After earning his BSEE from University of California – Davis, with a study emphasis on modulation theory and RF/wireless design, he held managerial and leadership roles for companies ranging from Fortune 500 multi-nationals to early-stage startups.
David is the CEO of Oku Solutions LLC, a leading professional services company specializing in business development, market entry strategies, business intelligence, and public policy for the wireless and telecommunications industries.
David serves as Co-Chair of the Deployment Working Group at IEEE Future Networks, Co-Chair of the GCTC Wireless SuperCluster at NIST, on the Board of Expert Advisors for the California Emerging Technology Fund, and is a Senior Member in both the IEEE and the Radio Club of America.
David is the author of "Bridging the Gap : 21st Century Wireless Telecommunications" (Joint Venture Silicon Valley, – 1st Ed.: 2016, 2nd Ed.: 2019), co-author of "Carrier & Public Wi-Fi" (Mobile Experts LLC, 2015), co-editor of "The Municipal Internet of Things Blueprint" (GCTC @ NIST – 2019), co-author of "Evaluation of RF Network Testing" (Anritsu, Bird Technologies, CommScope, & Motorola – 2013), co-author of "Carrier & Public Wi-Fi" (Mobile Experts LLC – 2015), and co-author of "HayWired Scenario Volume 3 – Telecommunications and ICT" (U.S. Geological Survey, planned release April 2021). He has written feature articles and op-eds for CIO Review, EETimes, IEEE Microwaves Magazine, Make:Magazine, Mercury News, MissionCritical Communications, QST, RCR Wireless, San Francisco Chronicle, San Jose Insider, and Urgent Communications. David has presented and moderated panels at Alberta Wireless Connections, APCO, Broadband Live, CDX Global Forum, Comtech Forum, CTIA, DAS & Small Cells Congress, IEEE International Microwave Symposium, IEEE 5G World Forum, IoT World, IWCE, League of California Cities Conference, GSMA Mobile World Congress – Americas, Public Works Officers Institute, RAN USA, RCA Technical Symposium, SCWS Americas, State Of The Valley, TC3, and Wireless West.
David is the Founder & CEO of Oku Solutions LLC. His career began in the US Coast Guard where he led deployment and maintenance programs for mission-critical telecom, continuity of government, and data networking systems. After earning his B.Sc. in Electrical Engineering from University of California @ Davis, he held managerial and leadership roles for high technology companies ranging from Fortune 500 multi-nationals to early-stage startups.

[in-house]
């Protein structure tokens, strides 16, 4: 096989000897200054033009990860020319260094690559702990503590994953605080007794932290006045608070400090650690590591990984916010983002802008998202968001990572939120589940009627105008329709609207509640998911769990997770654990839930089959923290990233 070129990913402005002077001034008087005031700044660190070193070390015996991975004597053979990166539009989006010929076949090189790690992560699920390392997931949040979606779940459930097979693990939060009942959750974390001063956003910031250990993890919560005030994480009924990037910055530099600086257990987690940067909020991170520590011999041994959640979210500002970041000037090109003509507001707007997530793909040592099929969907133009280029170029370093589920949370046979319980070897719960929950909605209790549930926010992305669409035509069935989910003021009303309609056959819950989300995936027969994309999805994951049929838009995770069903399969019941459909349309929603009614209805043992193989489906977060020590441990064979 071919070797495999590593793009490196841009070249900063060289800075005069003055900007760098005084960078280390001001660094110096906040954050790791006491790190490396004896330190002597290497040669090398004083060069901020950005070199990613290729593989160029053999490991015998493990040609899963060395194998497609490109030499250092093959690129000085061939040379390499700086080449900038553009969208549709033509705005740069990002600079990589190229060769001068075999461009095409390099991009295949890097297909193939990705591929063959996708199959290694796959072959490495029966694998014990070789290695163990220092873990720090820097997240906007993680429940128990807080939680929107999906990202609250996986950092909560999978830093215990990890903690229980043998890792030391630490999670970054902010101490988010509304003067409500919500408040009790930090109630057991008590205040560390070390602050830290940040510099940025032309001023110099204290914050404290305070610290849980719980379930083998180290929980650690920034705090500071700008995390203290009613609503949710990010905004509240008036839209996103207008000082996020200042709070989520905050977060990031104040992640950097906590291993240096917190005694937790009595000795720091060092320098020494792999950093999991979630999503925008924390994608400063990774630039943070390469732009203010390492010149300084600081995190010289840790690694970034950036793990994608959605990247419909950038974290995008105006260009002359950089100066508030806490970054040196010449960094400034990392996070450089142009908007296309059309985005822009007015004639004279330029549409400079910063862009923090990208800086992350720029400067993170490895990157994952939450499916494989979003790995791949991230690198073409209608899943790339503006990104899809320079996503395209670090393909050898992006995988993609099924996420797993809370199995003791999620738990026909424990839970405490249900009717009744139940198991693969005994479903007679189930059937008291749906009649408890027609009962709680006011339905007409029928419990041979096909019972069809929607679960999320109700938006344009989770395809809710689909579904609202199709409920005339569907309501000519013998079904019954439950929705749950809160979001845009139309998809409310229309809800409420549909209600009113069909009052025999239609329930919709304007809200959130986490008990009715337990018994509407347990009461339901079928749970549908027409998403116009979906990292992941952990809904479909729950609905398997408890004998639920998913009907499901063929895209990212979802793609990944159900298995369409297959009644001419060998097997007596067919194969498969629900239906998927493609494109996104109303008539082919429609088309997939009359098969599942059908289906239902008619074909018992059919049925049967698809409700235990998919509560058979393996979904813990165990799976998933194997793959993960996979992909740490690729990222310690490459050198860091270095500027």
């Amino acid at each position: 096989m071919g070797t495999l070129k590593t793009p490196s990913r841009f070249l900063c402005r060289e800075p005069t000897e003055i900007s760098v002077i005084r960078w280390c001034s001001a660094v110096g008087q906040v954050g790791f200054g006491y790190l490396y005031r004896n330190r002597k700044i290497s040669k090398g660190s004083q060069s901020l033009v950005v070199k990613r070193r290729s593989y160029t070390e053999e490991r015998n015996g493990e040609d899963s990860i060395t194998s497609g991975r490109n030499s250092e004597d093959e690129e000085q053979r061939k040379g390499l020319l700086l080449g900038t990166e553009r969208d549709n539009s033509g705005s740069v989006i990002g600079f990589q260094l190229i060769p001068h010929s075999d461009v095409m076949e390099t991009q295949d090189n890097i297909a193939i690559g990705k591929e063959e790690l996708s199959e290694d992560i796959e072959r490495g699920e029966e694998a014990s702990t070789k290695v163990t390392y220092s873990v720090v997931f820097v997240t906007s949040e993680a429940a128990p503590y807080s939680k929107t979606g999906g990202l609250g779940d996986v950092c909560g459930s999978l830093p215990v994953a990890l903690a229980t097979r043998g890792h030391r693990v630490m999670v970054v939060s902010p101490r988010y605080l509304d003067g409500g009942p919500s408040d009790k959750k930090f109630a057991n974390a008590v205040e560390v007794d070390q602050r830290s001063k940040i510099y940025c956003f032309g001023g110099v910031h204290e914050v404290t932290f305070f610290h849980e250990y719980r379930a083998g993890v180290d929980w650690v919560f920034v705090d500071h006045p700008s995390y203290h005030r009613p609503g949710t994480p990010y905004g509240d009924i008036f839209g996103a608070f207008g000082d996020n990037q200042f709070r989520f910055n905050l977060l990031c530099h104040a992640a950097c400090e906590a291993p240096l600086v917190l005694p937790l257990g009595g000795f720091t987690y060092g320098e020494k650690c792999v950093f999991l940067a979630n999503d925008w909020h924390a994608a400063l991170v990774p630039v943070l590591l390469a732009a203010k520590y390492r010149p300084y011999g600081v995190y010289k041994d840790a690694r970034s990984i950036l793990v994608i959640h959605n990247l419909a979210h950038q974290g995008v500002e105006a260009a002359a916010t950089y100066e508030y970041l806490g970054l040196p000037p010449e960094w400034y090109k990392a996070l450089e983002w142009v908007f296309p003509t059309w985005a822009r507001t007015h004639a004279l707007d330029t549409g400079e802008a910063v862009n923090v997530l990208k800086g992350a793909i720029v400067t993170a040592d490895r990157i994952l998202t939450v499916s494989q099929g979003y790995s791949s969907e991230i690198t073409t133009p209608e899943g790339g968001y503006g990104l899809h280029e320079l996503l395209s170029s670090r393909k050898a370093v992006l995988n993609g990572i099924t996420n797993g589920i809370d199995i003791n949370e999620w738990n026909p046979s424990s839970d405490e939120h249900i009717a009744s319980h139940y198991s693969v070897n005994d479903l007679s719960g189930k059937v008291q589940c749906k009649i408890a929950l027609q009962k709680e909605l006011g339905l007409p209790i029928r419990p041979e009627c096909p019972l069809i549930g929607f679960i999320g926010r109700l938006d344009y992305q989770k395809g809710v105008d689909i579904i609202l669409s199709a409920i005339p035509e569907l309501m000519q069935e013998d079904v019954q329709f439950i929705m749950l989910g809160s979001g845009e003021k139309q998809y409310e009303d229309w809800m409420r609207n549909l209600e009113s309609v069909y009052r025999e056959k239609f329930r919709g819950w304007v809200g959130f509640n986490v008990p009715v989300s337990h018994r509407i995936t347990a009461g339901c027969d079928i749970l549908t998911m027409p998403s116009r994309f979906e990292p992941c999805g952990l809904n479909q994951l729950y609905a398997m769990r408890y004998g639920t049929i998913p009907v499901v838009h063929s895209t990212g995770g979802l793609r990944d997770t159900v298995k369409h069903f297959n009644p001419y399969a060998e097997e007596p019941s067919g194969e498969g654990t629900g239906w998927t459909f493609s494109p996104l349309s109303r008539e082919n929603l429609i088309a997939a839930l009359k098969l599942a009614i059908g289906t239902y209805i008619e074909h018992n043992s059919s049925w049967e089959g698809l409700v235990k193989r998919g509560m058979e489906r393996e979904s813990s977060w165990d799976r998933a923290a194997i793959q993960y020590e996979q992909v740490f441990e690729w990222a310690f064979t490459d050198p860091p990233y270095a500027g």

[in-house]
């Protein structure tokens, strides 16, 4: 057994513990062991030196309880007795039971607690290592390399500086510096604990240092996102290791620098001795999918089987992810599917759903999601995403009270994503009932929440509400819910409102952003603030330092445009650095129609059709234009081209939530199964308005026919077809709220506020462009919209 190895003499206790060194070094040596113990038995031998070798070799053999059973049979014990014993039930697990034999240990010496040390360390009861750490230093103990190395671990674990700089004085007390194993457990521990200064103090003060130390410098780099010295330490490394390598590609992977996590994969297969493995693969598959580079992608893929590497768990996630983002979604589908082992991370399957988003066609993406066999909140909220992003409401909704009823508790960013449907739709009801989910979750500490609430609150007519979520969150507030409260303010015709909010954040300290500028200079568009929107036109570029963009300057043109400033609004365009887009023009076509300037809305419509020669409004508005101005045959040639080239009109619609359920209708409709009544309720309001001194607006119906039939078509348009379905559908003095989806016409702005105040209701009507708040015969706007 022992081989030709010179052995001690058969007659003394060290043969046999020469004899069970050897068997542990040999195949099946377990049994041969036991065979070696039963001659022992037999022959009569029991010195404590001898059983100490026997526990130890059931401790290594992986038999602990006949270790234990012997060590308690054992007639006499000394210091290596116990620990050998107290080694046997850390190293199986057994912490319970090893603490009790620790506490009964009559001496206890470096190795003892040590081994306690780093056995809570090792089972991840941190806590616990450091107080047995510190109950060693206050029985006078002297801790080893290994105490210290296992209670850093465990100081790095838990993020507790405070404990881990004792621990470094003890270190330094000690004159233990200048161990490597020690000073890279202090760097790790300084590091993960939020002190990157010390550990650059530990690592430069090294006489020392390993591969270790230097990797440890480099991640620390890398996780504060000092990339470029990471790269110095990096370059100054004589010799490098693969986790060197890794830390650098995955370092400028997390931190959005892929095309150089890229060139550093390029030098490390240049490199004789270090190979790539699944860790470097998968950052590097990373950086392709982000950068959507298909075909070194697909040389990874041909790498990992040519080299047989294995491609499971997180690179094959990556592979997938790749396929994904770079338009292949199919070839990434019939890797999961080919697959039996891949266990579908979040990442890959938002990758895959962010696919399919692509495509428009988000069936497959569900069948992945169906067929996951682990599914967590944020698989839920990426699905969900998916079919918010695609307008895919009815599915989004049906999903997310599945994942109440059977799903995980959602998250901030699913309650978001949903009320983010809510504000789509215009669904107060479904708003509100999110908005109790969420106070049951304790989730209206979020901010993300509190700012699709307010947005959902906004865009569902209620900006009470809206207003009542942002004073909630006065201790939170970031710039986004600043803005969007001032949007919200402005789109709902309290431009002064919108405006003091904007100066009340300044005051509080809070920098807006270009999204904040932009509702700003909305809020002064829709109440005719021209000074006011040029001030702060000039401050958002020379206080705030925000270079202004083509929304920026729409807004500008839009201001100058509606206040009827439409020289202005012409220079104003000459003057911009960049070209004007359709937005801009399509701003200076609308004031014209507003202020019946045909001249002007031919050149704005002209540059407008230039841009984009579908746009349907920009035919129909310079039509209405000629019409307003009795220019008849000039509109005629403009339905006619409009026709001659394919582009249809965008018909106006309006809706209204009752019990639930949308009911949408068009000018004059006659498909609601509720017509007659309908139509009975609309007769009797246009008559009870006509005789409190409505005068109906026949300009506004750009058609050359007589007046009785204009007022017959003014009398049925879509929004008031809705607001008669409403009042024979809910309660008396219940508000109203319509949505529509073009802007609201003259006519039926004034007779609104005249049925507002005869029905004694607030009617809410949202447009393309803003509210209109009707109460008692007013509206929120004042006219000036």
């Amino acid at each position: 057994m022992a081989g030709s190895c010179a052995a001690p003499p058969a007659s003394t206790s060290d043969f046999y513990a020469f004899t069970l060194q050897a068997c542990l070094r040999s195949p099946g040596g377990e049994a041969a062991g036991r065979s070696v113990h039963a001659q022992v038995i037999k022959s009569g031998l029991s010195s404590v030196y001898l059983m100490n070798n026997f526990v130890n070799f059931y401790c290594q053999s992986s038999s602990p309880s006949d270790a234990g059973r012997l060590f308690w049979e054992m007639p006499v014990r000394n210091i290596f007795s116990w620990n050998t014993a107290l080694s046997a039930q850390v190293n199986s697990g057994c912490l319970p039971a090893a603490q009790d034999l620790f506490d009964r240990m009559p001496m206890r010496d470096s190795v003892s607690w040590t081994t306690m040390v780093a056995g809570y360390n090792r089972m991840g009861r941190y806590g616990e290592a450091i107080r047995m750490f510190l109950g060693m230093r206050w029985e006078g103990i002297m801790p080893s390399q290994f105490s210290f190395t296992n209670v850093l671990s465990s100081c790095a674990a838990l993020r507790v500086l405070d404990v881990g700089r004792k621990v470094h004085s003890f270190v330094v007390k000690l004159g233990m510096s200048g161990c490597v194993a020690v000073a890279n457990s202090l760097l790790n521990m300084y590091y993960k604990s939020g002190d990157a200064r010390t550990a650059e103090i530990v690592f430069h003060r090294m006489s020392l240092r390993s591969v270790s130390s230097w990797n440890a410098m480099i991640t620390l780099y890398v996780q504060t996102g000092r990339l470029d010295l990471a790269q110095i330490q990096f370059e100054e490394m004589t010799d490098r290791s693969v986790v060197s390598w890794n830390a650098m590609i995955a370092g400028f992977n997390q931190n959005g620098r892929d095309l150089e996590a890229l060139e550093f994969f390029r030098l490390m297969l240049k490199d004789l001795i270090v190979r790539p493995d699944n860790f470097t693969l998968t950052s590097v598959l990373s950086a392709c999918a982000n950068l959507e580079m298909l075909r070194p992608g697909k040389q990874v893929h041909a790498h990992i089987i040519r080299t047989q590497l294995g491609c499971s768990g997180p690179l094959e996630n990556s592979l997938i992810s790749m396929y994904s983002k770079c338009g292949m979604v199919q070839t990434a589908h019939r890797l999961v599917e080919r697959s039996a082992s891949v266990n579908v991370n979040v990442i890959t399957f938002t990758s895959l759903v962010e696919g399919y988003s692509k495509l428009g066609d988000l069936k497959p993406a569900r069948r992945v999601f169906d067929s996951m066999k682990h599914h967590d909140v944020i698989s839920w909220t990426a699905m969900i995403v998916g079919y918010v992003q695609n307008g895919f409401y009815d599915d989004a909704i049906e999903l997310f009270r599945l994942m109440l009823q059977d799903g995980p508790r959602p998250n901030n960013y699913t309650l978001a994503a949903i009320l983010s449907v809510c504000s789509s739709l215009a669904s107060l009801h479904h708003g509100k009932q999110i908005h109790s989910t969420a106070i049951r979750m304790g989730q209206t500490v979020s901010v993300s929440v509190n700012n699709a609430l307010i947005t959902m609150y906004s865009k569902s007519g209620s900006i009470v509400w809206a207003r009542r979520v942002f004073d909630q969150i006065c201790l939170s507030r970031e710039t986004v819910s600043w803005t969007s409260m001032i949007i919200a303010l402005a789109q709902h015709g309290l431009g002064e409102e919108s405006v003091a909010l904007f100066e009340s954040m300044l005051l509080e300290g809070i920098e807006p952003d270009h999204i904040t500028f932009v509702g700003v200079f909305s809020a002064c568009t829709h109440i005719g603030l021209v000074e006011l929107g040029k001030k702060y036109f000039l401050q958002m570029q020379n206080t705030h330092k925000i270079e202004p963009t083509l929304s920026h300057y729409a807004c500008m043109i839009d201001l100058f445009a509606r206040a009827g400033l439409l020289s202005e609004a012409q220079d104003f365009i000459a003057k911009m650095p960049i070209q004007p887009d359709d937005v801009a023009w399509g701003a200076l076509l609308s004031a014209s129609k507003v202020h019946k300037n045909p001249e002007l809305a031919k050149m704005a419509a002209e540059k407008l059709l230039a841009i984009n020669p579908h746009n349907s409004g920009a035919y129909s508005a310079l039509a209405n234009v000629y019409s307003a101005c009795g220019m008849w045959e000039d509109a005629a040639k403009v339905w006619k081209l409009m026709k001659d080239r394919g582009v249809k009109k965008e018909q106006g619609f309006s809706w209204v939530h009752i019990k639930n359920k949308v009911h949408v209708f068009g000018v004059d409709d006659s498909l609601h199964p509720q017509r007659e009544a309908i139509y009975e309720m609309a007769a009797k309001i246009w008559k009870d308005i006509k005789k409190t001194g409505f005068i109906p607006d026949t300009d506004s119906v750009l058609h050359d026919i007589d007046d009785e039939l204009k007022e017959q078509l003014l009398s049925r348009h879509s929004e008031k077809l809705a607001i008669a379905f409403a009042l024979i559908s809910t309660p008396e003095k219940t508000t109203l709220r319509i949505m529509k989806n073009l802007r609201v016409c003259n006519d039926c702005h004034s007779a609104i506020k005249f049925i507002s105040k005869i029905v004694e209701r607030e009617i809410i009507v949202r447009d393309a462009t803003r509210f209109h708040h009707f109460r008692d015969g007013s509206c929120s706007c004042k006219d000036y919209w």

David serves as Executive Director of the Civic Technology Program at Joint Venture Silicon Valley, as Co-Chair of the Deployment Working Group at IEEE Future Networks, as Co-Chair of the GCTC Wireless SuperCluster at NIST, on the Board of Expert Advisors for the California Emerging Technology Fund, and is a Fellow of the Radio Club of America and a Senior Member of the IEEE.
A noted industry author, his publication list includes:
Author of "Bridging the Gap : 21st Century Wireless Telecommunications" (Joint Venture Silicon Valley – 1st Ed: 2016, 2nd Ed: 2019)
Co-editor of the "Public Wi-Fi Blueprint" (GCTC/NIST – 2017)
Co-editor of the "Municipal Internet of Things Blueprint" (GCTC/NIST – 2019)
Lead co-author of "Evaluation of RF Network Testing" (Anritsu, Bird Technologies, CommScope, & Motorola – 2013)
Co-author of "Carrier & Public Wi-Fi" (Mobile Experts LLC – 2015)
Co-author of "Advanced Broadband Networks" (California Emerging Technology Fund – 2019)
Co-author of "The HayWired Scenario – Telecommunications and Information Communication Technology" (U.S. Geological Survey – Expected: April 2020)
David has written feature articles and op-eds for CIO Review, EETimes, IEEE Microwaves Magazine, Make:Magazine, Mercury News / East Bay Times, MissionCritical Communications, QST, RCR Wireless, the San Francisco Chronicle, and Urgent Communications.
As a public speaker he has delivered keynotes, presented, and moderated panels at Alberta Wireless Connections, APCO, Broadband Live, CDX Global Forum, Comtech Forum, CTIA, DAS & Small Cells Congress, IEEE International Microwave Symposium, IEEE 5G World Forum, IoT World, IWCE, League of California Cities Conference, GSMA Mobile World Congress – Americas, Public Works Officers Institute, RAN USA, RCA Technical Symposium, SCWS Americas, State Of The Valley, TC3, and Wireless West.